For example, if a storm comes, you may need to secure your property, lock your doors and windows, and remove valuable items.
It may also be a requirement to make reasonable emergency repairs in the midst of a crisis to prevent further damage. And if you experience a loss due to theft, you’re often required to contact the police.
After the emergency passes and you notify the proper parties, the insurer will usually come to inspect the damage. Next, they will approve or deny your claim. Upon approval, your settlement will be on the way.
Frequently asked questions about mobile home insurance
Now for some frequently asked questions about mobile home insurance.
Does mobile home insurance cover leaking water?
Mobile home insurance covers many situations which are sudden and accidental.
A water leak may fall under your coverage in certain situations—for example, if water freezes in the pipe and then the pipe bursts.
However, if your insurer can trace the leak back to a lack of maintenance, you’ll be out of luck. Note, each policy can vary so check with your insurer.
Can I get a discount on my mobile home insurance?
You may be able to get a discount on your mobile home insurance, but it depends on the insurer you choose. Be sure to check which discounts each insurer offers.
A common discount is one for holding multiple policies with the same company. Being so, find out if your auto or life insurance company offers mobile home insurance.
What’s the difference between a mobile home, a manufactured home, and a modular home?
According to the U.S. Department of Housing and Urban Development (HUD), factory-built homes made before June 15, 1976, are considered “mobile homes” while those constructed after that date are “manufactured homes” (source).
The HUD code went into effect on that date, requiring the homes to abide by construction and safety standards.
All three types of homes are built in a factory versus on a construction site. However, modular homes can have several levels and they sit on a foundation like a traditional house.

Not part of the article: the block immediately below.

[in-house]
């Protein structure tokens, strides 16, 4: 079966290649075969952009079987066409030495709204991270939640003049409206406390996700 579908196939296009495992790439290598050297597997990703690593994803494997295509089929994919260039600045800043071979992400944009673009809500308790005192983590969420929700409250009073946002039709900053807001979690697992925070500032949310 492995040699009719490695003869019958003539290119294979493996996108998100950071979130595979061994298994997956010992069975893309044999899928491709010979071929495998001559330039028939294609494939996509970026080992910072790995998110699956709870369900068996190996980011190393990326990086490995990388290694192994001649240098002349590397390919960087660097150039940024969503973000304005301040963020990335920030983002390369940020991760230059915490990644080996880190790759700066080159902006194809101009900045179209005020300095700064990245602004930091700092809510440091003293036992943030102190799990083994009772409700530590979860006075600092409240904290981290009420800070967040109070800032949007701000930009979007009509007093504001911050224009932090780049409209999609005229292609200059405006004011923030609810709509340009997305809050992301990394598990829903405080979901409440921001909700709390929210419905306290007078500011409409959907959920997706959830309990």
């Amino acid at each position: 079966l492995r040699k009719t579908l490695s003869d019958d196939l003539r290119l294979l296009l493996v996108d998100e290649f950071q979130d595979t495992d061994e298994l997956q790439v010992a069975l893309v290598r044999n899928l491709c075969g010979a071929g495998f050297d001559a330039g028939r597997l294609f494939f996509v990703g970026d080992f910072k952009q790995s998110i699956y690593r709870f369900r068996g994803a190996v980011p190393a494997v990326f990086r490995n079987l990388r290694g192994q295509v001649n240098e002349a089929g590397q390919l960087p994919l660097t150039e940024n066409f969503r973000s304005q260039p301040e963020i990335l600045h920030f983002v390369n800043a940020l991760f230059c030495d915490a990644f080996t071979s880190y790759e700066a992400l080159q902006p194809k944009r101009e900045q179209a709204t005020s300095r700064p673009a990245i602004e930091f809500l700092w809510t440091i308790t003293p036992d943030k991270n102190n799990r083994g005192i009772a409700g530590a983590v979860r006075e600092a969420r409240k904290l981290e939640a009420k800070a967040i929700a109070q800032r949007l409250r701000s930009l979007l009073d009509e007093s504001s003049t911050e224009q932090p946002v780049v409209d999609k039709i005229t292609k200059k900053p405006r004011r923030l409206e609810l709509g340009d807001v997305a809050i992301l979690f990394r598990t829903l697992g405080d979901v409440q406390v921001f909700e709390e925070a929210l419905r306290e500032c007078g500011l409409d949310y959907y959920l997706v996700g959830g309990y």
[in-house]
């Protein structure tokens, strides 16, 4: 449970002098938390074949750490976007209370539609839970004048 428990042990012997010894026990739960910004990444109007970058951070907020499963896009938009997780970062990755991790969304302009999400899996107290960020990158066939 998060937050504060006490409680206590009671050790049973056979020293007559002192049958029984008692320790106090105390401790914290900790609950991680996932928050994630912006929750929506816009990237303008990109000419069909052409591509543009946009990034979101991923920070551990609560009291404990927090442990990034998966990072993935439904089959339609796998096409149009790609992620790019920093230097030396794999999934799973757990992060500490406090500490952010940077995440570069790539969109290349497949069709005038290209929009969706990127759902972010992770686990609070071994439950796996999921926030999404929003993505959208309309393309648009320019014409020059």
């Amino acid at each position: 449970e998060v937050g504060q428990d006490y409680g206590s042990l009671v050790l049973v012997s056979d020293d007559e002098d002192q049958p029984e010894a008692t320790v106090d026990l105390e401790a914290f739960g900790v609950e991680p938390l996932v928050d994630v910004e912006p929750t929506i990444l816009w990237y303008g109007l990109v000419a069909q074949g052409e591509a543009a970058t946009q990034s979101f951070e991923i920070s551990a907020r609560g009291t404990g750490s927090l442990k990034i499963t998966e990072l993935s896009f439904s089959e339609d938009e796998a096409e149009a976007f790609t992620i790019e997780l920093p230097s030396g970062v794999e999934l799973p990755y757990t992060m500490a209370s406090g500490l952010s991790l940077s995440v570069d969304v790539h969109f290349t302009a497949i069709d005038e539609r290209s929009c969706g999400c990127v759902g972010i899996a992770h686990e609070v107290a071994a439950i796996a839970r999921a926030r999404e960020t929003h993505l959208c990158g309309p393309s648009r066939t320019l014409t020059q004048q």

On the other hand, mobile and manufactured homes sit on movable chassis and are only one level.
What other coverage types might I want to add on to my mobile home insurance policy?
In addition to personal property coverage and liability, you may want to consider:
- Replacement cost coverage. If you get a new mobile home and it gets destroyed in a covered loss within the first five years, this coverage will pay for a new mobile home of similar cost and style.
- Umbrella policy. Umbrella policies help to cover any liabilities that may exceed your limits.
- Residential equipment breakdown coverage. This will cover the costs of repairing or replacing your home appliances and systems if they break down.
All of these go above and beyond mobile home insurance for those who need more coverage.
Can I just get a regular homeowner’s insurance policy for my mobile home?
Mobile and manufactured homes are not eligible for homeowners insurance because their construction makes them more vulnerable to damages.
How much does mobile home insurance cost?
The cost of mobile home insurance will depend on several factors including where you live, the value of your home, the deductibles and limits you choose, and more.
However, it’s usually more expensive than homeowners insurance. To find out how much it will cost you, you can get a few quotes online.
Where to get the best mobile home insurance
The best mobile insurance provider for you may not be the best one for your neighbor. Each company has its own unique specifications and some will offer more advantages than others.
A great way to find the right fit is to browse through the industry-leading insurers and pick your top three.
Do in-depth research on your three choices to learn more about them. Get quotes, read reviews, and vet the fine print on the policies to identify which one will offer you the best value.
Then, sign up and gain the peace of mind knowing that you have protection for your mobile home and household.
Ready to get started? Review and compare leading mobile home insurance companies side-by-side.
Andrew is the managing editor for SuperMoney and a certified personal finance counselor. He loves to geek out on financial data and translate it into actionable insights everyone can understand. His work is often cited by major publications and institutions, such as Forbes, U.S. News, Fox Business, SFGate, Realtor, Deloitte, and Business Insider.